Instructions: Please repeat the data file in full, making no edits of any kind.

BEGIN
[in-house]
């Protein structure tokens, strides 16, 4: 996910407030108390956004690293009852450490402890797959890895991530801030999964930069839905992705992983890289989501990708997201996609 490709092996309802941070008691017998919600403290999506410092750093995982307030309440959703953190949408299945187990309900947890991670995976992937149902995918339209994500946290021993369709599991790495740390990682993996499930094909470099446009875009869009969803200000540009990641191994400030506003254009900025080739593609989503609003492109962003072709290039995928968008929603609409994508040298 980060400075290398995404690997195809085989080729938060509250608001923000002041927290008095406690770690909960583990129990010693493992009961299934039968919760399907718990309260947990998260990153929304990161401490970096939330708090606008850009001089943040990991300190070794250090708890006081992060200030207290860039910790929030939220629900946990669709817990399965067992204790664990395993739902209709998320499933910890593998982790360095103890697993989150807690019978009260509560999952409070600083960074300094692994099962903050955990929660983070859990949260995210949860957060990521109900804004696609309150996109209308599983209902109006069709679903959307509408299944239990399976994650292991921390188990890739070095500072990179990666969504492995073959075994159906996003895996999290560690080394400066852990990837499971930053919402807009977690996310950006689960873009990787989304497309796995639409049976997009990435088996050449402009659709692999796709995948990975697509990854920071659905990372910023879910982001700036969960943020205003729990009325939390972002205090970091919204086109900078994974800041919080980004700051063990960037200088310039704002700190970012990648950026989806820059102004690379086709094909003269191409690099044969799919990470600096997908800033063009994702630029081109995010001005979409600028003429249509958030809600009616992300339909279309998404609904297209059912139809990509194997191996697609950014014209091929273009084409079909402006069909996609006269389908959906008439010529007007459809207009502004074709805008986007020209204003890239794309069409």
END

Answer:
[in-house]
């Protein structure tokens, strides 16, 4: 996910407030108390956004690293009852450490402890797959890895991530801030999964930069839905992705992983890289989501990708997201996609 490709092996309802941070008691017998919600403290999506410092750093995982307030309440959703953190949408299945187990309900947890991670995976992937149902995918339209994500946290021993369709599991790495740390990682993996499930094909470099446009875009869009969803200000540009990641191994400030506003254009900025080739593609989503609003492109962003072709290039995928968008929603609409994508040298 980060400075290398995404690997195809085989080729938060509250608001923000002041927290008095406690770690909960583990129990010693493992009961299934039968919760399907718990309260947990998260990153929304990161401490970096939330708090606008850009001089943040990991300190070794250090708890006081992060200030207290860039910790929030939220629900946990669709817990399965067992204790664990395993739902209709998320499933910890593998982790360095103890697993989150807690019978009260509560999952409070600083960074300094692994099962903050955990929660983070859990949260995210949860957060990521109900804004696609309150996109209308599983209902109006069709679903959307509408299944239990399976994650292991921390188990890739070095500072990179990666969504492995073959075994159906996003895996999290560690080394400066852990990837499971930053919402807009977690996310950006689960873009990787989304497309796995639409049976997009990435088996050449402009659709692999796709995948990975697509990854920071659905990372910023879910982001700036969960943020205003729990009325939390972002205090970091919204086109900078994974800041919080980004700051063990960037200088310039704002700190970012990648950026989806820059102004690379086709094909003269191409690099044969799919990470600096997908800033063009994702630029081109995010001005979409600028003429249509958030809600009616992300339909279309998404609904297209059912139809990509194997191996697609950014014209091929273009084409079909402006069909996609006269389908959906008439010529007007459809207009502004074709805008986007020209204003890239794309069409």